William Shakespeare 's Hamlet - Deciding Fate

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TJ Haessig
Mr. Dranginis
Advanced Poetry
Deciding Fate In Shakespeare’s Hamlet, Hamlet is a prince, who has been tasked to avenge his murdered father. As the ghost of his dead father assigns him this deed, Hamlet assumes it is now his fate to murder the king and cut the corruption out of the kingdom. As the play progresses, Hamlet does not actively attempt to assassinate the King, revealing his hope that he has free-will in the matter. Near the end of the play, Hamlet experiences a transformation, believing that fate in inevitable. Yet, his actions tell otherwise, as he still hesitates to murder the King. Conveniently, Hamlet is then poisoned. With nothing left and Hamlet believing fate must play it’s course, he ends the King’s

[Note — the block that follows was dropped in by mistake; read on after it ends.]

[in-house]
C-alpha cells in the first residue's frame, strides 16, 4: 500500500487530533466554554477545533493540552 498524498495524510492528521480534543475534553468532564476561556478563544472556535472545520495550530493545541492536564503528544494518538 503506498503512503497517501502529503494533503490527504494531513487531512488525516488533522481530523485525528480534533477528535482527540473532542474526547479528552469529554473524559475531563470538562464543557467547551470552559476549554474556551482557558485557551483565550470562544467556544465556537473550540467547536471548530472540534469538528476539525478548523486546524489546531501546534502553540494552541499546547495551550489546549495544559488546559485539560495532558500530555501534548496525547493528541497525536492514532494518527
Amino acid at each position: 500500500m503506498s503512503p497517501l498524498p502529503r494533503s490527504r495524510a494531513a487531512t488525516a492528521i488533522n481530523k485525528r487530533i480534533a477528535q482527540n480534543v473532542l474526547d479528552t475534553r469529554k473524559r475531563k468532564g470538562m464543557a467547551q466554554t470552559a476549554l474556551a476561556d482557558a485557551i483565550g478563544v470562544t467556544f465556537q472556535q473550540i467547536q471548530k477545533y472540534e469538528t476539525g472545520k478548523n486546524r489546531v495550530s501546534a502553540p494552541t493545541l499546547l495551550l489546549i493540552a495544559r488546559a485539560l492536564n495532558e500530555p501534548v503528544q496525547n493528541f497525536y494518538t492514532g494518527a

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As the play progresses, Hamlet’s actions tell he actively attempts to escape his self-proclaimed fate. Suspicions rise that Hamlet tests his free-will when he is inactive to plot the murder of his father. Instead, he develops a play to prove that the King is guilty, yet the play’s only effect is such, which does not bring Claudius closer to death. Finally, Hamlet has a chance to assassinate Claudius, but hesitates, believing that since the King is praying, he will go to heaven. This thought process and decision making demonstrates his attempt at free will. Hamlet’s assignment is solely to kill Claudius, yet his own thoughts get in the way, needing Claudius to waste away in hell and not heaven. In addition, when Claudius wishes to send Hamlet to England, he enthusiastically responds “For England!” (4.3.52), accepting being sent away, even though his mission is to kill Claudius, who resides in Denmark. In that instance, Hamlet is content with being shipped away, as he hopes to prolong his fate, hoping free-will will win over. Near the end of the play, Hamlet’s words contradict his actions, regarding fate versus free-will, yet when he is poisoned his belief in fate is reassured. Throughout the middle of the play, Hamlet scarcely mentions fate, leaving speculation to whether he follows it. Then, right before he fights Laertes, Hamlet voices his thoughts, saying, “We defy augury…If it be/ now, ‘tis not to come; if it be not to come, it will be/ now; if it be not now, yet
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